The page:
St. Louis has produced successful rappers since the Nelly and the St. Lunatics days. Their worldwide success has opened the doors for rapper Tiffany Foxx who promises to carry her torch to the finish line.
Music is in this femcee ‘s DNA. Tiffany discovered her love of music early while exploring the piano, clarinet, poetry—and now rapping. Throughout her seven year rapping career she’s been through two groups, management with Snoop Dogg and she even coined her unique sound as Street Couture.
Her look and sound is refreshing and she’s exactly what the game has been missing. Foxx’s plan isn’t to disappoint, but she promises she isn’t perfect and wants her audience take this music journey with her as she brings change to the game. Recently this goldie-locked diva has been promoting her mixtape Yellow Tape with cameos from Miley Cyrus and collaborations with hip-hop legend Lil’ Kim.
We got the chance to chat it up with the street rapper who’s hoping to put St. Louis back on the map while making a mark in this male dominated rap game.
VIBE Vixen: Tell our readers a little bit about yourself.
Tiffany Foxx: My name is Tiffany Foxx, 2 x’s. I’ve been doing music all my life; whether it’s been playing the clarinet, piano or doing poetry. For the past seven years I’ve really been pursuing my rap career. I’m from St. Louis, so I’ve seen how Nelly was able to put poetry with harmony.
You’re planning on putting St. Louis back on the map?
Of course definitely, Nelly opened the door and I’m going to make sure I carry that torch.
How would you describe your sound?
The name of my sound is street couture. I can talk about anything; heartbreak, politics, having fun at the club, and I’m always going to incorporate fashion. But I’m really raw, you really don’t know what’s going to come out my mouth. I might say things I’m really not supposed to say and do things I’m really not supposed to do but I think that’s what makes a lot girls really connect to me, but it’s life.
Who are a few of your favorite designers?
Yves Saint Laurent, Diane Von Furstenberg, and Versace. My favorite jeans right now are Rag and Bone.
How did your collaboration with Miley Cyrus come about?
I did a video called “Jellybean” and I guess she saw it when it came out. Kim retweeted it and she’s in love with Kim so she was on twitter like “Kim I love your artist Tiffany Foxx” with all these little hearts and “I love Jelly bean.” I was recording with Nelly at the time and my manager knocked on the booth like come look at this twitter. From that point on we started tweeting back and forth and then we dm’d each other our information and we just started kicking it via telephone for a second. I asked her if she would be able to come to the video shoot. She said, “No I’m not going to be in town, but it would be cool if you could put my name in it.” Then on the set they were like come upstairs and Miley was there. I was like “Oh my god Hannah Montana is right here.” We’ve been cool ever since.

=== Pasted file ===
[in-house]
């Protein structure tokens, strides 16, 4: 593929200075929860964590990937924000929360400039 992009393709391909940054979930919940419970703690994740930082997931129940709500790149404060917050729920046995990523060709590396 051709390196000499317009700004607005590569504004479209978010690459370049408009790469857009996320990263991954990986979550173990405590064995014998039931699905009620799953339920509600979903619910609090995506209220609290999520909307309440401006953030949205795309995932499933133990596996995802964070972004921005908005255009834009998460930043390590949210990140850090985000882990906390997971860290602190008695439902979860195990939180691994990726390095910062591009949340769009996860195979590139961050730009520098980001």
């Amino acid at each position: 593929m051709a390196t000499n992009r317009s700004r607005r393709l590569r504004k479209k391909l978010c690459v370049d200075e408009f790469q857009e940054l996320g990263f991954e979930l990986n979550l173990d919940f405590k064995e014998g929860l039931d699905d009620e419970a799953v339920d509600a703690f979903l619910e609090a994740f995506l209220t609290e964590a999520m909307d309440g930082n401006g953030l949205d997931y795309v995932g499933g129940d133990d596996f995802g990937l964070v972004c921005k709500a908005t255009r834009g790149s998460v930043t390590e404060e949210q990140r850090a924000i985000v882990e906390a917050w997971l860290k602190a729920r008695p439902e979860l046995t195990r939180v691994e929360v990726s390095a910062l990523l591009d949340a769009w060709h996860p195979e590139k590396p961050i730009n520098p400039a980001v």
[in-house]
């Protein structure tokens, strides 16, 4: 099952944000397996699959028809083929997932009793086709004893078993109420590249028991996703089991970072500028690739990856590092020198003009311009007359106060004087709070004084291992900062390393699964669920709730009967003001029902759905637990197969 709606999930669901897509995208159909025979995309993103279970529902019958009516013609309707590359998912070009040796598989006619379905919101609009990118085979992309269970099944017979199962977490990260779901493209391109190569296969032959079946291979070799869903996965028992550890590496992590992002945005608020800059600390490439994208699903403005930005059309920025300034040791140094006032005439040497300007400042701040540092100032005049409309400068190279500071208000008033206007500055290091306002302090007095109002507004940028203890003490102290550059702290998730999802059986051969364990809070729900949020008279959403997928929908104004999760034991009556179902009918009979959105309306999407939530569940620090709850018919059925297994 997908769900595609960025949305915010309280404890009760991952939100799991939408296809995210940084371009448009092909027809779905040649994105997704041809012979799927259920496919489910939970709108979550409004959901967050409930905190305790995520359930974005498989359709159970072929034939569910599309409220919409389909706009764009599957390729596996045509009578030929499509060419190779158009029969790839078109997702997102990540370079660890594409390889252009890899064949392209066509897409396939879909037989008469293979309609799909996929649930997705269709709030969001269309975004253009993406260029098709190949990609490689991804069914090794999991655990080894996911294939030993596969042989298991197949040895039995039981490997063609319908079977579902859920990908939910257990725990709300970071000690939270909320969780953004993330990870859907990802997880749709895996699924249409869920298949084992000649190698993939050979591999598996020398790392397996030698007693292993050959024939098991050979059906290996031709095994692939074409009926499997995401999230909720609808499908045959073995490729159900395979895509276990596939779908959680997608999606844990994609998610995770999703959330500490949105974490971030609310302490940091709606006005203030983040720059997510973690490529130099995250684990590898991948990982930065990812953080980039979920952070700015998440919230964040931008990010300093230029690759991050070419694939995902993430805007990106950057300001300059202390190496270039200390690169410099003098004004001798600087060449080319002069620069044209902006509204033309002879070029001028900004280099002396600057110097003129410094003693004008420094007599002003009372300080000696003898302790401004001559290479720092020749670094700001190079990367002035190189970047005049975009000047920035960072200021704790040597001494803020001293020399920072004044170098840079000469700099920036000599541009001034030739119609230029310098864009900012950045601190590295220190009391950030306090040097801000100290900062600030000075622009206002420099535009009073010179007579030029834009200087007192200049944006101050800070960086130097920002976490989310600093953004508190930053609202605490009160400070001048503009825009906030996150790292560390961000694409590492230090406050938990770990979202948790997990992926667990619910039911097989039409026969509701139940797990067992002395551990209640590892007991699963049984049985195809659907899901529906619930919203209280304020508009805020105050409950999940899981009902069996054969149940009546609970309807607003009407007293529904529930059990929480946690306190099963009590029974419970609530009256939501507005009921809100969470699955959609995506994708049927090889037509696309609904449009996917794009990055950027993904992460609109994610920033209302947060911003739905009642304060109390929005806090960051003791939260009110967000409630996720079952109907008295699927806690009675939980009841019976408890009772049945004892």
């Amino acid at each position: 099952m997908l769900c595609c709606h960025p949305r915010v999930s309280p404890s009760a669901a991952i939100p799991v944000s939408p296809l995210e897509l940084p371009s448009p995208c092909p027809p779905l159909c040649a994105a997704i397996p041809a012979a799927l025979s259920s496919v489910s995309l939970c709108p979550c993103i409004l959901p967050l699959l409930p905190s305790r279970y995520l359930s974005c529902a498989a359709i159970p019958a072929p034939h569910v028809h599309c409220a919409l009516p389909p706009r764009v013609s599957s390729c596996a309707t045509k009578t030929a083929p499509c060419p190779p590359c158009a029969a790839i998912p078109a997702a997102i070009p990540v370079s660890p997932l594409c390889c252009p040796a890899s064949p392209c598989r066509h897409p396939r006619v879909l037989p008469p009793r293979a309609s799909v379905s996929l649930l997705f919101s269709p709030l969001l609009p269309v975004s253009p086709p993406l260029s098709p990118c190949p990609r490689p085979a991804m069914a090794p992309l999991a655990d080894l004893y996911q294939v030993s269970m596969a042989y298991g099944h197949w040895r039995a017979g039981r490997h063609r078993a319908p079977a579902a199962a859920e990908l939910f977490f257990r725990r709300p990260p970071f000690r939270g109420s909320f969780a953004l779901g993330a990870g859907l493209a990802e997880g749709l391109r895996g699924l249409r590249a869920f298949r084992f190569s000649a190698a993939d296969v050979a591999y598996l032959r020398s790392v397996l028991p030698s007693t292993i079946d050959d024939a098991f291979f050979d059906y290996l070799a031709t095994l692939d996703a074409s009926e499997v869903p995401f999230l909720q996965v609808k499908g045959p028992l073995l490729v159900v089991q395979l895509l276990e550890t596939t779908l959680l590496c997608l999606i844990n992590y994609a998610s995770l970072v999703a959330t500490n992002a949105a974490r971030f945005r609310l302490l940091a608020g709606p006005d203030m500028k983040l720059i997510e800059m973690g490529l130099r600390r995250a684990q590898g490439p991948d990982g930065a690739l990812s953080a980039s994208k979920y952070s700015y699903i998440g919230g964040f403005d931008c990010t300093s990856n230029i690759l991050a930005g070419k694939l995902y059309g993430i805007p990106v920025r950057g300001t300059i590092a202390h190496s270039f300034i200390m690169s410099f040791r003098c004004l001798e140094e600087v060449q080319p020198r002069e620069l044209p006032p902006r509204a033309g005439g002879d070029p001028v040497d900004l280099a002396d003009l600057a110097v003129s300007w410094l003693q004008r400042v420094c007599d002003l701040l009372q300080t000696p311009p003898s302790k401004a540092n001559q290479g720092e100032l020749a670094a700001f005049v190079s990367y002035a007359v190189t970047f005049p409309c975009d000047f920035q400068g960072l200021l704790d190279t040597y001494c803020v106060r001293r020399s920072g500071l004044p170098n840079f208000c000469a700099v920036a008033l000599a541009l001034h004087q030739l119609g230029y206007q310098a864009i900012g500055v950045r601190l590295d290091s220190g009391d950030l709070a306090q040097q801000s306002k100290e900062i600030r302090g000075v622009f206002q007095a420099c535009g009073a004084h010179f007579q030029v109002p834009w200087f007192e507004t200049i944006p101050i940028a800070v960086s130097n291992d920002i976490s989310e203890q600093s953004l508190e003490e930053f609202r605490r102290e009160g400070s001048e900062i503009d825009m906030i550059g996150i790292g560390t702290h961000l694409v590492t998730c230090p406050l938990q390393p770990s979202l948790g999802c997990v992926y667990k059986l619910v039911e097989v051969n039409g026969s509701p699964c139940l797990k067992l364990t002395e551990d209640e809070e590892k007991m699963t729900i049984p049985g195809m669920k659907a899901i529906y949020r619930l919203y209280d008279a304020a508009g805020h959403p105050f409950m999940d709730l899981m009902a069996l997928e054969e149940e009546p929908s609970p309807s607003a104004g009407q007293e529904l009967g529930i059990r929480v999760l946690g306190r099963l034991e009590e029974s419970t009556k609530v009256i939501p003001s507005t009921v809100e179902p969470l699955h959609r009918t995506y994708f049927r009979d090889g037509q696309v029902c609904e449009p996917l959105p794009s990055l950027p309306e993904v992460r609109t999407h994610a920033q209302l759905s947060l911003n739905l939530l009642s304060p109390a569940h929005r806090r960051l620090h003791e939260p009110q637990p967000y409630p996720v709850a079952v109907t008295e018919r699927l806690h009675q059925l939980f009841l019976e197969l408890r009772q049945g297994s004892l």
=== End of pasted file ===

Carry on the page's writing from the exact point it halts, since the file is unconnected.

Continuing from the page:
Are you releasing any more mixtapes or albums soon?
Yes I’m releasing “Goal Diggers” in late spring. It’s almost done and I could have [released it already] but I’m trying to really squeeze everything I can out of Yellow Tape because my fans have been asking for different singles.
Why did you choose the name ‘Goal Diggers’?
I have been making “Goal Diggers” very popular because I call my fan base that. It’s for anyone who dares to be different, pushes the envelope, takes risks, is used to rejection, but is still motivated. That’s pretty much been my story. I’ve just been going ham and my fans have been going ham about it too.
How did you and Lil Kim meet?
I heard through the grapevine that she was in St. Louis looking for a studio to record in. I found her the best studio, and even had a nice driver to chauffeur her around in a Maybach and chef to cook her nice food. She was just so down to earth and from that point on we kept in contact. Later on we were in Atlanta at her peoples house and they were playing my music. She came in and was like “Tiff this you” and she sat down and listened to the whole mixtape, it was Yellow Tape before it came out. She got on a few of my tracks and from that point on we decided to make it official.
How is it working with Kim?
She’s such a perfectionist; she will do something over and over again. She has work ethic down to a science. She likes to work hard and please her fans.
What are you hoping to change about the game for females?
[I hope to change] the unnecessary beef, unnecessary cattiness, falling for the game, and the blueprint that they set for us. They don’t want us to win—it’s a male dominated genre of music. They want us to talk about how cute and sexy we are. But even if you’re going to talk about that, throw some stuff in there. I want to bring unity to the game and connect with my audience in a real, raw, and urban way.
What can we expect from you for the rest of the year?
You’re going to hear a lot of Tiffany Foxx this year and the next thousand summers. I’m definitely here to stay, I’m no microwave artist, and I’m not a one hit wonder. But I’m not perfect, I have acrylic on my nails like everybody else, I have the 750 an ounce Russian weave in my head like every other boss girl that’s getting it. I have issues, my heart has been broke, and my daddy wasn’t there, all of that.